Unless metrics change, students won't be back for at least another month
(Update: Adding video, comments by rally participants, latest numbers)
BEND, Ore. (KTVZ) -- Just as dozens of Bend parents gathered for a "reopen the schools" rally at Bend-La Pine Schools' headquarters in downtown Bend Monday, last week's continued spike in COVID-19 cases delayed in-person learning for K-3 grades by yet another week, until at least Nov. 2.
The rally was one of several taking place in Salem and across Oregon, pleading for Gov. Kate Brown to let districts reopen schools.
But Deschutes County reported 70 new COVID-19 cases last week, just one fewer than the previous week, further delaying the ability to meet the state school-opening metrics.
In a statement, Lora Nordquist, the interim superintendent of Bend-La Pine Schools, said, "I empathize with families who believe their children need to be in school. We are committed to meeting every requirement from the Ready Safe Schools guidance from the Oregon Department of Education.
"We have no option except to follow the metrics established by Oregon Department of Education and Oregon Health Authority. Under those guidelines, we are not able to reopen our schools for in-person instruction at this time.
"We are committed to opening our schools in a balanced/hybrid model when we meet the metrics established by the state," Nordquist said.
NewsChannel 21 spoke earlier Monday with Jonathan Haffner, the single-parent of a sixth grader at Cascade Middle School. He said it has been difficult to watch his daughter struggle with the transition into online learning.
“Back in March, she was a thriving 11-year-old, doing gymnastics," Haffner said. "And I had to pull her out of it.”
Haffner said not being able to socialize with her friends and teachers in person has taken a toll on his daughter's mental health.
“I’ve seen it first-hand," he said. "Sitting in a room by themselves, looking at an iPad is better than nothing, but it’s still not good, and I think we’re going to discover this as more data comes out."
His daughter, Jackie, told us she wants to return to school.
“I don’t want to wear a face mask, that's for sure," she said. "But I’d rather wear a face mask in school than stay online. I just feel kids my age, especially, should be with their friends.”
Haffner and his daughter were just some of the dozens of people who showed up at Monday's rally on Bond Street.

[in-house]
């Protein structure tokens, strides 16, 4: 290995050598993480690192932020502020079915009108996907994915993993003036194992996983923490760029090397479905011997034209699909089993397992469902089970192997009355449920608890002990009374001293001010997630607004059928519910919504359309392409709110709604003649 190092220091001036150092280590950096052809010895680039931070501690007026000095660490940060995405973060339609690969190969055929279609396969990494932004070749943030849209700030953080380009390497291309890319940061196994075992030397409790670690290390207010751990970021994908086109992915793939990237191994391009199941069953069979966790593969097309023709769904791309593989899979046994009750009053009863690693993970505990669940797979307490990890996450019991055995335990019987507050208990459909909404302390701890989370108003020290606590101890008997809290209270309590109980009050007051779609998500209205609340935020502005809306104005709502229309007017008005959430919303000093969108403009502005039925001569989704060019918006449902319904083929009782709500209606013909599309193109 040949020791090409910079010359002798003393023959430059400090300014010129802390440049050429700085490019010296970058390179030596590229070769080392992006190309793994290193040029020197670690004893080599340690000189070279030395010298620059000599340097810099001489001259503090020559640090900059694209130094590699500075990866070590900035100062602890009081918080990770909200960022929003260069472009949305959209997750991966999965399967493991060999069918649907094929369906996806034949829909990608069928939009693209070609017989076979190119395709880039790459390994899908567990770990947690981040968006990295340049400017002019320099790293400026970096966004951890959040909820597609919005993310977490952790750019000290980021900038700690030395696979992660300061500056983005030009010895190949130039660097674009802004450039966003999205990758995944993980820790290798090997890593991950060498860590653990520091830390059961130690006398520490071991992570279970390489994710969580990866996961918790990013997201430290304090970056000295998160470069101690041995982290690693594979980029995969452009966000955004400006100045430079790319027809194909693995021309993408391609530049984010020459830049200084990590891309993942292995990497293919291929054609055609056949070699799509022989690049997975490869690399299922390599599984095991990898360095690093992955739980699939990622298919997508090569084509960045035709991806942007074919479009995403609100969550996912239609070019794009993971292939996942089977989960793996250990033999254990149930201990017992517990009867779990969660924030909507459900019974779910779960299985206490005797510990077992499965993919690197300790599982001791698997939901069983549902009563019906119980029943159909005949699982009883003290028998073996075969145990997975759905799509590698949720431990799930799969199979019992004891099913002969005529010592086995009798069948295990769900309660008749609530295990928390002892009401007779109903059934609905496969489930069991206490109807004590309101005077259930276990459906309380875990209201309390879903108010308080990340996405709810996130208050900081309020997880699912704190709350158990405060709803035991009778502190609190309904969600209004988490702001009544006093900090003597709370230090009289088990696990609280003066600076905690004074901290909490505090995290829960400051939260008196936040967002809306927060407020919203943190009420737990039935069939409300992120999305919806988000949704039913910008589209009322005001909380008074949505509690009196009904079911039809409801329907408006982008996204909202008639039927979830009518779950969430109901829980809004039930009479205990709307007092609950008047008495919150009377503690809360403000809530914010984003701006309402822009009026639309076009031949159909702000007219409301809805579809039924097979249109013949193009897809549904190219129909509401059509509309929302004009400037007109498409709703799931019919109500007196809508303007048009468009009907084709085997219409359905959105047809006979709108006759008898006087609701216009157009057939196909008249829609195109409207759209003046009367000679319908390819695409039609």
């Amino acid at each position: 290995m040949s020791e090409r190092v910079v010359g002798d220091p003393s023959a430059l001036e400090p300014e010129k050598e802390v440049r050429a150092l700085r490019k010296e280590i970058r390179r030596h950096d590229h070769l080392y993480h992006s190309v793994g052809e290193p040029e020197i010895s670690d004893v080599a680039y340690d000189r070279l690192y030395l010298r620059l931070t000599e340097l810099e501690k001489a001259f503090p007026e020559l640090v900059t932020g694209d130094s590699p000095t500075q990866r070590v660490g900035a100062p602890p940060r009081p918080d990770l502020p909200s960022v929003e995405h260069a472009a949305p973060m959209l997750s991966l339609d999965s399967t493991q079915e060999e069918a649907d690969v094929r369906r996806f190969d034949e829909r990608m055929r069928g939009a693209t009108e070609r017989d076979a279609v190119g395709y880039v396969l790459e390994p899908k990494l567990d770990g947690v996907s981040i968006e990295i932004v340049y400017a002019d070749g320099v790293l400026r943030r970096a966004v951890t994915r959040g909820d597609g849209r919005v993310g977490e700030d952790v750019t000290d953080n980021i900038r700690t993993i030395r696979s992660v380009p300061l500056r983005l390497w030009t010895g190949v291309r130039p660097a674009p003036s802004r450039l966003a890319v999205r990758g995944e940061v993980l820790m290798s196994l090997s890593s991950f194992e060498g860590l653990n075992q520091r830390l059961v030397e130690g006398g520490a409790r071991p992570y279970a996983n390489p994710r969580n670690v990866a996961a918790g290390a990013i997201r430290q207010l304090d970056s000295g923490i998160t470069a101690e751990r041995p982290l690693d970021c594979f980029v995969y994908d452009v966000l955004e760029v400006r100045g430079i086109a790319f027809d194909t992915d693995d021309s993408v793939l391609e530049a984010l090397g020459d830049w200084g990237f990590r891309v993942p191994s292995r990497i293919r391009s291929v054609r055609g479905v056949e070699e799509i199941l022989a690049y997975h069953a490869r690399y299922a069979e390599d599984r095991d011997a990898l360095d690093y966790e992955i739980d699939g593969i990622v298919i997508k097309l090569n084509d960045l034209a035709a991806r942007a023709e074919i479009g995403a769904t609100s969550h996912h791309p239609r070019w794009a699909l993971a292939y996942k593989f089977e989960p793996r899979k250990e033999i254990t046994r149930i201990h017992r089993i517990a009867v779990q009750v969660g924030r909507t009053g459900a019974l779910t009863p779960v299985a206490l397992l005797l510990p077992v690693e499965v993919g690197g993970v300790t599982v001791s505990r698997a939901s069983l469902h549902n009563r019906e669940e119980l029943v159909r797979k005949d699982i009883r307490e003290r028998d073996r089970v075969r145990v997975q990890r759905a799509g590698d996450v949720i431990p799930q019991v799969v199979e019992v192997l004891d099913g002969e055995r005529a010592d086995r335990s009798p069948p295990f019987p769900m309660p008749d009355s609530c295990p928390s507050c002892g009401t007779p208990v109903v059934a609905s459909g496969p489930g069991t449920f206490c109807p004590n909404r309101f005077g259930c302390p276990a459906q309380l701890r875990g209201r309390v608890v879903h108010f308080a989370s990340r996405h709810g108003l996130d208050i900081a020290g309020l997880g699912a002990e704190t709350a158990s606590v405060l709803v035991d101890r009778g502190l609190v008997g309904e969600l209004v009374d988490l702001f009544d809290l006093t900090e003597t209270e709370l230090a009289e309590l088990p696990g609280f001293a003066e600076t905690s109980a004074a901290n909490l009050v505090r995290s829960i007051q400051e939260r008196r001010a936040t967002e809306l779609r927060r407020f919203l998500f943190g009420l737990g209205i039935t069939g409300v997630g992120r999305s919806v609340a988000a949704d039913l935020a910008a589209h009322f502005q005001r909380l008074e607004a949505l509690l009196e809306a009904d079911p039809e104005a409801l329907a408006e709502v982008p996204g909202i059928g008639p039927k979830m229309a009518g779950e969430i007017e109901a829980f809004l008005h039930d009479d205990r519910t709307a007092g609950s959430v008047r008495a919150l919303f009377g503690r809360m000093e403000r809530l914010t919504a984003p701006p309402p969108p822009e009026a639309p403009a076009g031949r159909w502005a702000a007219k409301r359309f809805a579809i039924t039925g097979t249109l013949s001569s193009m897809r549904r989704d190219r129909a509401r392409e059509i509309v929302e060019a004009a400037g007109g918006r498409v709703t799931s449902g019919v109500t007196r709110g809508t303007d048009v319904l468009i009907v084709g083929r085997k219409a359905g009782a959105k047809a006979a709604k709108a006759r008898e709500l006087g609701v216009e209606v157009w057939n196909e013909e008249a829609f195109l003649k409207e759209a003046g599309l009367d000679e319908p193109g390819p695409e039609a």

Julie Paige was among a few others who attended to oppose the idea of reopening schools until it is safer to do so.
“This is a life-or-death situation," she said. "So then it becomes a little less important that kids are having 'circle time,' and more important that people have their lives protected."
Paige said she wants teachers Bend-La Pine teachers to know how much they are appreciated, but that it's just too soon for students and teachers to return to an in-person classroom setting.
"I really want our teachers in the community to know how much we love them, and how hard we know they've been working to revamp their way of teaching in a short amount of time," she said.
The school district is required by the state to meet the following county metrics before they can reopen: there must be no known cases of COVID-19 in the schools, there must be fewer than 30 cases per 100,000 in Deschutes County for three weeks in a row, and the positive test rate should be at or below 5% for three weeks in a row.
Bend-La Pine posted new weekly metrics guides Monday that show county cases last week were 35.8 per 100,000 residents, and while the positive test rate did drop, to 2.7%, it means the earliest possible move from distance learning to the balanced hybrid (part-time in class) model for all grades is now the week of Nov. 2.
Along with the rally, organizers were urging parents who support schools reopening to log out of online classes for one day, on Monday, to make clear their views.
Marc Siegel, the communications director of the Oregon Department of Education, sent the following statement to NewsChannel 21 Monday.
"The guidance for returning to school for the 2020-21 school year contains community health metrics that were established to facilitate a safe reentry into schools. These metrics are aligned to information from the Centers for Disease Control and exist, in part, to keep our high-risk populations safe.
"Entering a school for instruction, for extended periods of time, is a different context than the activities people share where risk can be significantly mitigated through the use of Personal Protective Equipment.
"Please know that, alongside parents and teachers, ODE is anxious for the day that the health metrics for all communities will allow all students to return to in-person instruction full time.
"Oregon’s metrics were developed in August and will be reviewed again this month, after a review of data from Oregon schools, other states, research, and guidance from the federal level. The CDC came out with guidance for when to open to in-person instruction on Sept.15, Oregon’s metrics align with these metrics," the ODE statement said.
Late Monday, Gov. Kate Brown called a news conference for 11:15 a.m. Tuesday "to discuss Oregon's efforts to stop the spread of COVID-19." She'll be accompanied by Oregon Health Authority officials. A livestream will be available at this YouTube address.